The Savannah Disputation @ Playwrights Horizons, New York

cast list
Reed Birney, Marylouise Burke, Dana Ivey, Kelli Overbey

directed by
Walter Bobbie
Religion is funny.

It’s a tried-and-true fact that’s true all the more so in New York City, a citywide den of iniquity that loves few things more than to congregate in the hearing of a good old-fashioned religious joke – Jew jokes, Christian jokes, they’re all the same (Muslim jokes are still a bit tetchy post-9/11).

In line with this assertion, Evan Smith’s new play The Savannah Disputation, now playing at Playwrights Horizons off-Broadway, seems destined from its off-to-the-races beginning to induce guffaws.

Its zany Georgian characters rattle off Catholic and Baptist jokes a-mile-a-minute; what’s surprising is the level of skill behind it all and the achievement – no small feat – of real, textured characterizations amidst the laughs.

The play, which runs ninety minutes (with an awkward under-five-minute pause between its two parts), is easily digestible, like a sitcom. Thanks to Walter Bobbie’s fast-past direction, it never loses its steam once it’s established its conflict. In the play’s first minutes, sisters Mary (Dana Ivey) and Margaret (Marylouise Burke) are rushing around their cluttered house like chickens with their heads cut off. Soon, there’s a visitor at their front door, a young, attractive evangelical missionary-in-training named Melissa (Kellie Overbey), who simply wants to spread the word of Jesus. Curmudgeonly Mary slams the door in her face, but, later, Margaret invites her inside. After significantly stirring up insecurities regarding Margaret’s staunch Catholicism, Melissa leaves, but not before Mary has cooked up a scheme.

Mary tells Margaret to call the number on the young woman’s pamphlet and invite Melissa over for dinner on Thursday night, when they’ll also be hosting her good friend and leader of their congregation Father Murphy (Reed Birney).

“We want you to crush her” are Mary’s exact words, as she goads Father Murphy into her ruse of a disputation, a drop-down, drag-out philosophical fight that she imagines will leave her Catholic faith wholly vindicated. What ensues is a comic tour de force, punctuated by one-liners and interesting character-revealing moments. One minute, Father Murphy’s showing Melissa the books he’s written; the next Mary’s threatening to return his Vicar of Dibley DVDs, asking for an excommunication and demanding he return her copy of Angela’s Ashes.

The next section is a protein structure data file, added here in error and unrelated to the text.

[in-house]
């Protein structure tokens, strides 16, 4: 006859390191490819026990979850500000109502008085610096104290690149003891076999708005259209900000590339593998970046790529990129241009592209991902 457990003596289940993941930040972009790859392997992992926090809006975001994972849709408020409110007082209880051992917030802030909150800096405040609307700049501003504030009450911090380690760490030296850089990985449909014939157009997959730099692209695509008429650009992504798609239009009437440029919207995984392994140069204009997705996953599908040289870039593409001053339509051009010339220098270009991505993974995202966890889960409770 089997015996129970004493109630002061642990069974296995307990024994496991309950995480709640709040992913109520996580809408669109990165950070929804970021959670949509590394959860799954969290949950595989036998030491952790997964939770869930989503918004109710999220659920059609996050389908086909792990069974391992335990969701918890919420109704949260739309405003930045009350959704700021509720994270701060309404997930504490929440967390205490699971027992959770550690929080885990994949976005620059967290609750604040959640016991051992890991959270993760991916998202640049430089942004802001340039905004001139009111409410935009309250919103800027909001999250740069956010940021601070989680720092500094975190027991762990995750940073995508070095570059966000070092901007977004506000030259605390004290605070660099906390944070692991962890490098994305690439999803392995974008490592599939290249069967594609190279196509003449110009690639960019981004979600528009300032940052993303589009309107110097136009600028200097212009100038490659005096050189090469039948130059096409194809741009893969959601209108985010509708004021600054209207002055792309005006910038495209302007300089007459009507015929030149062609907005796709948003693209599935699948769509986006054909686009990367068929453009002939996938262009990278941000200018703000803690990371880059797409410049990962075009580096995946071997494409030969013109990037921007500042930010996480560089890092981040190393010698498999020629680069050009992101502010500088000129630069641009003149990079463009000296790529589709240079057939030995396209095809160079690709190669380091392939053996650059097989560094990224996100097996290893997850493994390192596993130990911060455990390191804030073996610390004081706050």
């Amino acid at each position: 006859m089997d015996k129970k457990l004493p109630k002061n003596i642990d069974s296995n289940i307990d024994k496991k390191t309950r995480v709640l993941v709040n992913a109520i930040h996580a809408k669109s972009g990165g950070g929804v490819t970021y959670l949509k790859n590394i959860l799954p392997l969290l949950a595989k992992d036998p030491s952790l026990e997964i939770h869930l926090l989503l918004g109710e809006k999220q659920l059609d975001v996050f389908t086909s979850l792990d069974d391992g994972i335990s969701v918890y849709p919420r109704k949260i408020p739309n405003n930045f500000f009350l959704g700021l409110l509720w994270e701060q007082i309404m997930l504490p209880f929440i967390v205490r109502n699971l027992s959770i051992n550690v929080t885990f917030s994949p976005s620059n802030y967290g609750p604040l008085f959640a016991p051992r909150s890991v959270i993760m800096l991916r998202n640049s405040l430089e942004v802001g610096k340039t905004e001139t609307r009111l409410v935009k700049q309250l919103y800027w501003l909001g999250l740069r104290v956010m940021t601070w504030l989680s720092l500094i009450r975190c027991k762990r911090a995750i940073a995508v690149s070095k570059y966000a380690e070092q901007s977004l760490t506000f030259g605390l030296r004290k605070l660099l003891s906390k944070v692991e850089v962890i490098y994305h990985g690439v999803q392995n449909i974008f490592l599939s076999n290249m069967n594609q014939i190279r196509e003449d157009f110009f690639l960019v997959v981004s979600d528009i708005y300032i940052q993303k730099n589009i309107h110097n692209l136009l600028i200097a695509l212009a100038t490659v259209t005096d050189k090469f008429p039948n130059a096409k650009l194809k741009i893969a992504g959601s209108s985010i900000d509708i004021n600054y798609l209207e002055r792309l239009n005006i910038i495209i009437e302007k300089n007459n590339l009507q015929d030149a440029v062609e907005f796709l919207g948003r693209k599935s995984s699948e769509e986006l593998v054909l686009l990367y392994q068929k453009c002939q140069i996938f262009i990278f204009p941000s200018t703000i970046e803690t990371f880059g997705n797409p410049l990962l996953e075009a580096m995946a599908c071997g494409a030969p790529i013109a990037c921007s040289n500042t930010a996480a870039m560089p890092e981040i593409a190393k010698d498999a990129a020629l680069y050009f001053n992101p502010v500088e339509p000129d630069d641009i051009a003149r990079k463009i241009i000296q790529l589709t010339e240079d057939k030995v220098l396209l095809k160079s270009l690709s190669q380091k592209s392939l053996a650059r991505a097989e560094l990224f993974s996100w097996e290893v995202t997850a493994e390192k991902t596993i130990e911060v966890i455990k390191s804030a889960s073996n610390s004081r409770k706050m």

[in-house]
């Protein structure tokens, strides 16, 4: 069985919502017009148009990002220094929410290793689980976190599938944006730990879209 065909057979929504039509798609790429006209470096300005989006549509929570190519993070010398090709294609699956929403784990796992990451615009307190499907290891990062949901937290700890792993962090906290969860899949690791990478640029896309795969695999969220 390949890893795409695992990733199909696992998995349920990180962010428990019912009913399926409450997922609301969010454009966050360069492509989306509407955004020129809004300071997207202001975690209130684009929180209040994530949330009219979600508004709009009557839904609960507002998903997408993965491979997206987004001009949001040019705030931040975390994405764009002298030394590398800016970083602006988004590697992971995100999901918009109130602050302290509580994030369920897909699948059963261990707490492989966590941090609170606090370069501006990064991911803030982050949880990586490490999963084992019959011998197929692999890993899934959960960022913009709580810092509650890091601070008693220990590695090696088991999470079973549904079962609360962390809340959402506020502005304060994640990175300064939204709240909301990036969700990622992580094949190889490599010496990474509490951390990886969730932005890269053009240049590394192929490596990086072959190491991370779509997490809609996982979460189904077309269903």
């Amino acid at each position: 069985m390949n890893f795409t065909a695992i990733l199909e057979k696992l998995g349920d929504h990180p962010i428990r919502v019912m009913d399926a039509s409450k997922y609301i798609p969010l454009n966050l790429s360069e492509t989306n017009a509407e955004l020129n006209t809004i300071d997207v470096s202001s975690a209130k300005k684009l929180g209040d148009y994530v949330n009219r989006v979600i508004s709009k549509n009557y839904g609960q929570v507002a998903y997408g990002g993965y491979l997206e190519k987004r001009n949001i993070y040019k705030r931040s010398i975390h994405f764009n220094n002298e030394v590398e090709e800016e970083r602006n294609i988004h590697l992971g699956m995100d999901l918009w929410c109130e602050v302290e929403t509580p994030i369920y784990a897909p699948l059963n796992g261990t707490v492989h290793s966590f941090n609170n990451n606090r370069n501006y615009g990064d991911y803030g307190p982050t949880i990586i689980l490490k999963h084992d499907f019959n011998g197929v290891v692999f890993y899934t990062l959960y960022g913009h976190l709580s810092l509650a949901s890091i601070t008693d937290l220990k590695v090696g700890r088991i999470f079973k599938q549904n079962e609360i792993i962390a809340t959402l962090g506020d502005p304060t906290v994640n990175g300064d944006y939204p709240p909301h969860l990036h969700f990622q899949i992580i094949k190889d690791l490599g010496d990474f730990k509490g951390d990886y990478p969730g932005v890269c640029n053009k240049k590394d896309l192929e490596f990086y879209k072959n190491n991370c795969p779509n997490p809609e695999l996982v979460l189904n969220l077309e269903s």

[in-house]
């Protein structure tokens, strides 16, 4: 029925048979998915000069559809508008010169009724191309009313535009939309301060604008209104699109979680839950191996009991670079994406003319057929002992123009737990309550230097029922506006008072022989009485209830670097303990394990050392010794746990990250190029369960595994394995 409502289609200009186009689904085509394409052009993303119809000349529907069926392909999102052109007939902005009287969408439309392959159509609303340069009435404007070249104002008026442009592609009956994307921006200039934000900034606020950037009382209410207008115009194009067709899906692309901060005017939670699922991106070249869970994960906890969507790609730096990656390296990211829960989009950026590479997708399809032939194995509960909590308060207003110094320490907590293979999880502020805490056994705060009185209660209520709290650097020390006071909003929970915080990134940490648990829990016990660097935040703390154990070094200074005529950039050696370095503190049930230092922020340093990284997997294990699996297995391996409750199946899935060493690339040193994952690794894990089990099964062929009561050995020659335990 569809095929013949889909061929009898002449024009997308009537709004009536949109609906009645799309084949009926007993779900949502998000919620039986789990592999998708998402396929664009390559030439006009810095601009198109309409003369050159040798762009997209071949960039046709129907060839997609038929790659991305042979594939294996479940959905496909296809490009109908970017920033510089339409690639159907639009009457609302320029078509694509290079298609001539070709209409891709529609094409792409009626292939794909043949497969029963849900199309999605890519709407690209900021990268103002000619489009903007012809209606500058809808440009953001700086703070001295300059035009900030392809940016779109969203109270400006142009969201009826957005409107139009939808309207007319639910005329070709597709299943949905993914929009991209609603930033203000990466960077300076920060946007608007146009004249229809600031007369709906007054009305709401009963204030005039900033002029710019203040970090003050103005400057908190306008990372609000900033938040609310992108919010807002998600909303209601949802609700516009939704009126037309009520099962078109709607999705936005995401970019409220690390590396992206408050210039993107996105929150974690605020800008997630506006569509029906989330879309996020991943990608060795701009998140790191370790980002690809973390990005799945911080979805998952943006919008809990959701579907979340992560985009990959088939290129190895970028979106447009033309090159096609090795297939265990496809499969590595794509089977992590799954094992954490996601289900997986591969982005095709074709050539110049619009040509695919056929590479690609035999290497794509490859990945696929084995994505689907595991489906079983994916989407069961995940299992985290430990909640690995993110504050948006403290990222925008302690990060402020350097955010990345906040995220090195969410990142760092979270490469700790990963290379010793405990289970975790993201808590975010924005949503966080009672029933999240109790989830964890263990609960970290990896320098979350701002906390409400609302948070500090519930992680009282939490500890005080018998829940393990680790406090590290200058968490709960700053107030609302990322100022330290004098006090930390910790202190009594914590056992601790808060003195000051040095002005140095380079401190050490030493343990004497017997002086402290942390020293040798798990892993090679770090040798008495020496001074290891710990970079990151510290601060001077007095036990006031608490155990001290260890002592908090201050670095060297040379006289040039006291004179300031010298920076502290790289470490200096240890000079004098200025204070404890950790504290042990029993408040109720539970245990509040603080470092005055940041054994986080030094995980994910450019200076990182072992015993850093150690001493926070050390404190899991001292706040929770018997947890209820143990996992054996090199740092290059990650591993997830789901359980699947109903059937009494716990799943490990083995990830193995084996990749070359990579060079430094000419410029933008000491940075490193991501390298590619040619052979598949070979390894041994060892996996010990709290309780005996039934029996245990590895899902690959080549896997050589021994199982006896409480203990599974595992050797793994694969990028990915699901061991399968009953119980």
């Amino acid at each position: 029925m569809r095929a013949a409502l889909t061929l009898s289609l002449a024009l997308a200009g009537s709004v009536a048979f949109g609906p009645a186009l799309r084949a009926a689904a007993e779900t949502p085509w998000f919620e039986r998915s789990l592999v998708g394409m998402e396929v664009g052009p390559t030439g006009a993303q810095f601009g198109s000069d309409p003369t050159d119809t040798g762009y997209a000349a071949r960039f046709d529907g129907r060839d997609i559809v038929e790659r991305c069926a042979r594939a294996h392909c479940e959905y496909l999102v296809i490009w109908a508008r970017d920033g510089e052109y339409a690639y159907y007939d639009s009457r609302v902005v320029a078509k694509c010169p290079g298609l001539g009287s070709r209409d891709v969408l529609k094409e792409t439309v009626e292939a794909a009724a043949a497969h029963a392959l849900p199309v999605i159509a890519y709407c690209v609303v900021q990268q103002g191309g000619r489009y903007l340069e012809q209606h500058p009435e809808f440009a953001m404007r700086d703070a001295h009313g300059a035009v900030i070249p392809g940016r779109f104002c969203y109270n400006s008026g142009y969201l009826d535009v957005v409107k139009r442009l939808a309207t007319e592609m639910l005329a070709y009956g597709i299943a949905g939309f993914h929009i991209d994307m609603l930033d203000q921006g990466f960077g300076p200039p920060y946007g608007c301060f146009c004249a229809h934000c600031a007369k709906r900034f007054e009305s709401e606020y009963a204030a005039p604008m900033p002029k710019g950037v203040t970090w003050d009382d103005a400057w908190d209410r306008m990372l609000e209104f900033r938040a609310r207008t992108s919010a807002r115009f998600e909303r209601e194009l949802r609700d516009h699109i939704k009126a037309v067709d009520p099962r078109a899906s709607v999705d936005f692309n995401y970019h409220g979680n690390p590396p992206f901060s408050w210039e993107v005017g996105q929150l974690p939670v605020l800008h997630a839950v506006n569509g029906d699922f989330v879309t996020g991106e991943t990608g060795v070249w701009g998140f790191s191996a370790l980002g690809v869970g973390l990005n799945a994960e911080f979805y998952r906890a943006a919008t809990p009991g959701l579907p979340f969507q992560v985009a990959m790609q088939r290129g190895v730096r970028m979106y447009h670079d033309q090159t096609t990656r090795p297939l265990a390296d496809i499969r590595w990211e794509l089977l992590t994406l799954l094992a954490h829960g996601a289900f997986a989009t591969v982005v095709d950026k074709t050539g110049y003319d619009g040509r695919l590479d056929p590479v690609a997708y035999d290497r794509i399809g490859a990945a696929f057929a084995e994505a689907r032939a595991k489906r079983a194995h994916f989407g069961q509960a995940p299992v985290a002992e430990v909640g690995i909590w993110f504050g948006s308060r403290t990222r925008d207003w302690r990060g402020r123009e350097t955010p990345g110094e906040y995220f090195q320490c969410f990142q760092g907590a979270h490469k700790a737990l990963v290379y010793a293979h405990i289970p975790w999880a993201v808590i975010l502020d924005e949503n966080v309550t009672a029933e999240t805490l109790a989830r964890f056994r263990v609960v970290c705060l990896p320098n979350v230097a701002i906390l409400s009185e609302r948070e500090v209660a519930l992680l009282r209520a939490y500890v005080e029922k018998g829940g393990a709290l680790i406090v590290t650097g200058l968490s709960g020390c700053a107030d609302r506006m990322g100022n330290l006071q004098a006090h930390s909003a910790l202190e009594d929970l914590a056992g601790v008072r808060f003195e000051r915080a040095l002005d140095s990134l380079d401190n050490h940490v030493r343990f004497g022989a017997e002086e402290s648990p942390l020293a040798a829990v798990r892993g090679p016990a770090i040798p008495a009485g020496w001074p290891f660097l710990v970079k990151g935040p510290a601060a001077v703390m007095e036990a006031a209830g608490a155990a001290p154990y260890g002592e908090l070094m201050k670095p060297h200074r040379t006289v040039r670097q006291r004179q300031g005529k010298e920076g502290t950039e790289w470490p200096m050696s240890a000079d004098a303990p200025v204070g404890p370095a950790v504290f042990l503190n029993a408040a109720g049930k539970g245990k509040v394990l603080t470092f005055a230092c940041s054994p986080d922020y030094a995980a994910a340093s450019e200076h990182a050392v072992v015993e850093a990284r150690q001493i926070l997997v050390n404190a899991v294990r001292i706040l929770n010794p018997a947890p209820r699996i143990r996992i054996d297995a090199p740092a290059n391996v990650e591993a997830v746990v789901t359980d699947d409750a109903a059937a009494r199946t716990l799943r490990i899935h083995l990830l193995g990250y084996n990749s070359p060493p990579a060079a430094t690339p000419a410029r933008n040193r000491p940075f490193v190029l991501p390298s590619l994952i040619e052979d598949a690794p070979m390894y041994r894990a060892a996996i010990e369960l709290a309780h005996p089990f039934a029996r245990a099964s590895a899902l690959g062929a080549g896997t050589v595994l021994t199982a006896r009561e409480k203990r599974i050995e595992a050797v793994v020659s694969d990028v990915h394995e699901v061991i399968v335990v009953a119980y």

The play’s four cast members each give impressive performances. Stage vet Dana Ivey is bitingly ornery as the self-described friendless Mary. As her sister Margaret, Marylouise Burke, has an oblivious sense of almost childlike innocence that suits her character’s curiosity to a T.

As the religious experts du jour, Kellie Overbey is spirited and borderline-ditsy as Melissa, while Reed Birney plays the part of Father Murphy with a levelheaded conviction that keeps the verbal sparring spirited while maintaining an evenness between the Catholic and evangelical sides; he’s a sort of moderator figure.

Each of them has his or her insecurities. Mary’s husband left her early on; Margaret never married at all. Melissa can’t seem to find a suitable suitor other than her pastors, and Father Murphy has his own resentments toward those who question his life of celibacy.

The play itself isn’t perfect. An underdeveloped subplot regarding unanswered voicemail messages from Mary’s doctor distracts rather than adding to the mystique of the play. And the unresolved benign attraction between Mary and Father Murphy – a sort of strange, almost romantic, chemistry – seems somehow less interesting than the religious argument at hand, though it’s obviously meant to ratchet up the tension.

Still, it’s good to see a play that’s not afraid to present a no-holds-barred confrontation, particularly on the subject of religion. Thankfully, Smith refrains from providing easy resolutions for his characters; they’re too complicated for that. Even as they’re lobbing one-liners, it’s from the heart – even if the majority of the hearts of the characters on-stage are broken.

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